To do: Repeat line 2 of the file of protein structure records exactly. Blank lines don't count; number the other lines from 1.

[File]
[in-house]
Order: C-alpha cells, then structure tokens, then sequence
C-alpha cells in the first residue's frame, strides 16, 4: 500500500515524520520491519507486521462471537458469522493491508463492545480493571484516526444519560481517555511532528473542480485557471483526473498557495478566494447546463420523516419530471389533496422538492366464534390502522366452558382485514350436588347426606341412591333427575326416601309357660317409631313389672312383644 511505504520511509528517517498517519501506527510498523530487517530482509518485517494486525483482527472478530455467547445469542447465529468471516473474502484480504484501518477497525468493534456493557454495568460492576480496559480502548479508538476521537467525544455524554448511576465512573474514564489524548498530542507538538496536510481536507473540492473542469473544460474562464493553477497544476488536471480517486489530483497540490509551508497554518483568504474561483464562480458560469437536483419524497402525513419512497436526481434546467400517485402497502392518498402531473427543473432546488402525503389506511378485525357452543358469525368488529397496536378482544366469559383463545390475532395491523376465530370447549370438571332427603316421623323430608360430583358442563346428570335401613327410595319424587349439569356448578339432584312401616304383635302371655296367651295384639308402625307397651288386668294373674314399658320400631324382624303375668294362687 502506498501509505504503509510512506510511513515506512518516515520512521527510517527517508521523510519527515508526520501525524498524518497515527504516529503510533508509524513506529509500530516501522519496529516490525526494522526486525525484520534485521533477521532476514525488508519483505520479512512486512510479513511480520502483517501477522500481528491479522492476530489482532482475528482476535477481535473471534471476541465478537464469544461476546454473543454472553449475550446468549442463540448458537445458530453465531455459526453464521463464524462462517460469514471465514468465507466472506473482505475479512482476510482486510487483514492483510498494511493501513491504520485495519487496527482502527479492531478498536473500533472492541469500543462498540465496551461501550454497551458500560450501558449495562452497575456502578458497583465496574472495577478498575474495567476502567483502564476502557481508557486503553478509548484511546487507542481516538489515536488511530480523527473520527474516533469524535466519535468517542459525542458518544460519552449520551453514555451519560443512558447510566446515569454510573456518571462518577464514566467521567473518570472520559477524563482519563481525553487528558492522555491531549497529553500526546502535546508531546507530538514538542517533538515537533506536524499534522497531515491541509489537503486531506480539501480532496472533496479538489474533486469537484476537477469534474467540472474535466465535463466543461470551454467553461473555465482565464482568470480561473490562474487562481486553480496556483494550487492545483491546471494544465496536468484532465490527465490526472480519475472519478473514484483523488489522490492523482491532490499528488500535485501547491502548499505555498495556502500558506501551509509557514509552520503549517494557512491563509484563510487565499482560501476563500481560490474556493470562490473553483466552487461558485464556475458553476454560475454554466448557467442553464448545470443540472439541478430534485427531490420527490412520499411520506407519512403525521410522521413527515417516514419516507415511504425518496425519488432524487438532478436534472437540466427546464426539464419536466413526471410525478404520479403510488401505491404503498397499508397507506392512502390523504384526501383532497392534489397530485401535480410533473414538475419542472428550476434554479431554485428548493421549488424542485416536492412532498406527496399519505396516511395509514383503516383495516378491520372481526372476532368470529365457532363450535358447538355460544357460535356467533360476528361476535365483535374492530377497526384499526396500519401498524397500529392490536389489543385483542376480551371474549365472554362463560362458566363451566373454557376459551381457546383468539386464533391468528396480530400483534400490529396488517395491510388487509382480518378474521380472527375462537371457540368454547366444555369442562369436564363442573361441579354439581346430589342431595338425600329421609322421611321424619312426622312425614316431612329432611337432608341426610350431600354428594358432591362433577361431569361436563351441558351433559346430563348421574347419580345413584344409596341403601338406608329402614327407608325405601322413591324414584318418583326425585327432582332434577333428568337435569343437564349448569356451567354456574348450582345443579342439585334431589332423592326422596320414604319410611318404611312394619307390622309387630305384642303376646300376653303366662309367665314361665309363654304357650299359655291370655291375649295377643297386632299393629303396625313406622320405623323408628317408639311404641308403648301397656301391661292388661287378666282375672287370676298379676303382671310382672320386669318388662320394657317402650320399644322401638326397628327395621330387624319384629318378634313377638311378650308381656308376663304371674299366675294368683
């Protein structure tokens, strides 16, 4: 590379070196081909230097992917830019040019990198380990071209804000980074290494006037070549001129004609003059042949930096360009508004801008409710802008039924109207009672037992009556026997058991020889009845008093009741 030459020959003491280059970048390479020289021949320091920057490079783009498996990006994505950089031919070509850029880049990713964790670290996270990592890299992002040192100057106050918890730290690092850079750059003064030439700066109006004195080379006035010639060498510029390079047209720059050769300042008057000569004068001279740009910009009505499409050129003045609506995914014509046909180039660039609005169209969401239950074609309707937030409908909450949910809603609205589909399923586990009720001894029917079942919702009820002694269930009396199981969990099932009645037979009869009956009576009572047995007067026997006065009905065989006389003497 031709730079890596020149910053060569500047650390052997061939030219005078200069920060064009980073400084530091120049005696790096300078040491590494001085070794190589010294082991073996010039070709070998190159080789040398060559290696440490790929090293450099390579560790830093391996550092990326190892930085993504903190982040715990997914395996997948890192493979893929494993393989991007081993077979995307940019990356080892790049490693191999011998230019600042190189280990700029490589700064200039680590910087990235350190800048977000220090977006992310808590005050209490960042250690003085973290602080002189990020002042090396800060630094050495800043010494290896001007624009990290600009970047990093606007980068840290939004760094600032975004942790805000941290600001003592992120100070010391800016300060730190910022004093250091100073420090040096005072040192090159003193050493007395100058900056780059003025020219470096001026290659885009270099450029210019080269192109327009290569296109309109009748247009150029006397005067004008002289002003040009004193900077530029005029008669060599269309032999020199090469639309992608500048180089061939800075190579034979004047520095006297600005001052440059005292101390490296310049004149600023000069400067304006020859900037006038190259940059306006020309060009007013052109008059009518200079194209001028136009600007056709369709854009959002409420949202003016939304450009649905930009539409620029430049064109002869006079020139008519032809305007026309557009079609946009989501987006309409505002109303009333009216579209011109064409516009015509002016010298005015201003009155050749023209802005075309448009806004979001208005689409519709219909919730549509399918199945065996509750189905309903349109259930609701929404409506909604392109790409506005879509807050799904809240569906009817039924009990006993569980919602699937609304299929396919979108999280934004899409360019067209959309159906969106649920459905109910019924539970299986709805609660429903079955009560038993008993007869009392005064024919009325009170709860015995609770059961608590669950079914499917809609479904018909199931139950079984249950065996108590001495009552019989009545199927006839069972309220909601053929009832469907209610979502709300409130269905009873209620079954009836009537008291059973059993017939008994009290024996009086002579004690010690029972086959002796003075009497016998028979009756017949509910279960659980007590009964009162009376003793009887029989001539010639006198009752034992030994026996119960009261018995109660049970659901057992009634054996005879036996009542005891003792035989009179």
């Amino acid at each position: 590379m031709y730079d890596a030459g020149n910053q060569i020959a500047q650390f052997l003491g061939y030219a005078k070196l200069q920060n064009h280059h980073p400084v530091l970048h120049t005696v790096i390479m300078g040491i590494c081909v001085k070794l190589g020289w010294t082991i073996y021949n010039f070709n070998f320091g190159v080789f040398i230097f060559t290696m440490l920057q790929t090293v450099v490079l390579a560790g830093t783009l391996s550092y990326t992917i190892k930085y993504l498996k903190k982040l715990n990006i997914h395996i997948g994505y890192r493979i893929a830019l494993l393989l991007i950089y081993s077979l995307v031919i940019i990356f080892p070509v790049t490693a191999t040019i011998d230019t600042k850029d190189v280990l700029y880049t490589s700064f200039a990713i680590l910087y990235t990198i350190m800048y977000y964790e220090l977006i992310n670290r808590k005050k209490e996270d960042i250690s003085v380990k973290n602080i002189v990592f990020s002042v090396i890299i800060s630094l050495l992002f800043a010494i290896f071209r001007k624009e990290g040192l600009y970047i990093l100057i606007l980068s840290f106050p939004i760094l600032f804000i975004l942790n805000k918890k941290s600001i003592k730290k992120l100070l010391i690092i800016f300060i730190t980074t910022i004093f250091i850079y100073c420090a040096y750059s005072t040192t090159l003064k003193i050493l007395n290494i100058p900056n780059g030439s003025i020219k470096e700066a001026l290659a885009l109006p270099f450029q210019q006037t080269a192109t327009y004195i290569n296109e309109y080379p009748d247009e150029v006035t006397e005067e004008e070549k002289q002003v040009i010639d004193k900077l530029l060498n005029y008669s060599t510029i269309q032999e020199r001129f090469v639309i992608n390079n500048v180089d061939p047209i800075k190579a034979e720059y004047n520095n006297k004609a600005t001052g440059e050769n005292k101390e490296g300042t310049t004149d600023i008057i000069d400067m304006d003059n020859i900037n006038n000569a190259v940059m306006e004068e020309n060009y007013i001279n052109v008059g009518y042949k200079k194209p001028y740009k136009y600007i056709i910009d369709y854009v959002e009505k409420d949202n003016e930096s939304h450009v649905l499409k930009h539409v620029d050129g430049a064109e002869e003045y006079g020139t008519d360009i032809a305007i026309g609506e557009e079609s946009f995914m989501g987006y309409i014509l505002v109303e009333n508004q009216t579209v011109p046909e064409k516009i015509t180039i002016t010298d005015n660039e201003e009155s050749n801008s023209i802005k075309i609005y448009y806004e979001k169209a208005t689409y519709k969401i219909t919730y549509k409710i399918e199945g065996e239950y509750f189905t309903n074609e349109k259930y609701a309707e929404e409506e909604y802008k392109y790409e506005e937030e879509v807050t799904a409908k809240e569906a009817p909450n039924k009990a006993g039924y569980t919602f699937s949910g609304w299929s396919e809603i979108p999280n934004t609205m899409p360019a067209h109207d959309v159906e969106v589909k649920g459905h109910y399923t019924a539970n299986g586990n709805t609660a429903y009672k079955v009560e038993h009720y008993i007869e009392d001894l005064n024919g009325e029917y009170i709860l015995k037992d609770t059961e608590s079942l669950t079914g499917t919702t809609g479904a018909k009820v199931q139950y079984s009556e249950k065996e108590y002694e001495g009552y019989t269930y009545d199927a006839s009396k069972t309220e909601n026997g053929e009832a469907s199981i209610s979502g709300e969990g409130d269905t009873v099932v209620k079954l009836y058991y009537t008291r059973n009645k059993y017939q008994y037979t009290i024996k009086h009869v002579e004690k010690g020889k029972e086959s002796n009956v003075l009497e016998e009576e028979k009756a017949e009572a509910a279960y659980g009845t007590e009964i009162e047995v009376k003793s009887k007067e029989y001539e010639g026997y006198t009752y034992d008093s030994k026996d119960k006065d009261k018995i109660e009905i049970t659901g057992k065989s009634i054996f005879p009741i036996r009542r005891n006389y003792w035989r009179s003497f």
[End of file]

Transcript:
Order: C-alpha cells, then structure tokens, then sequence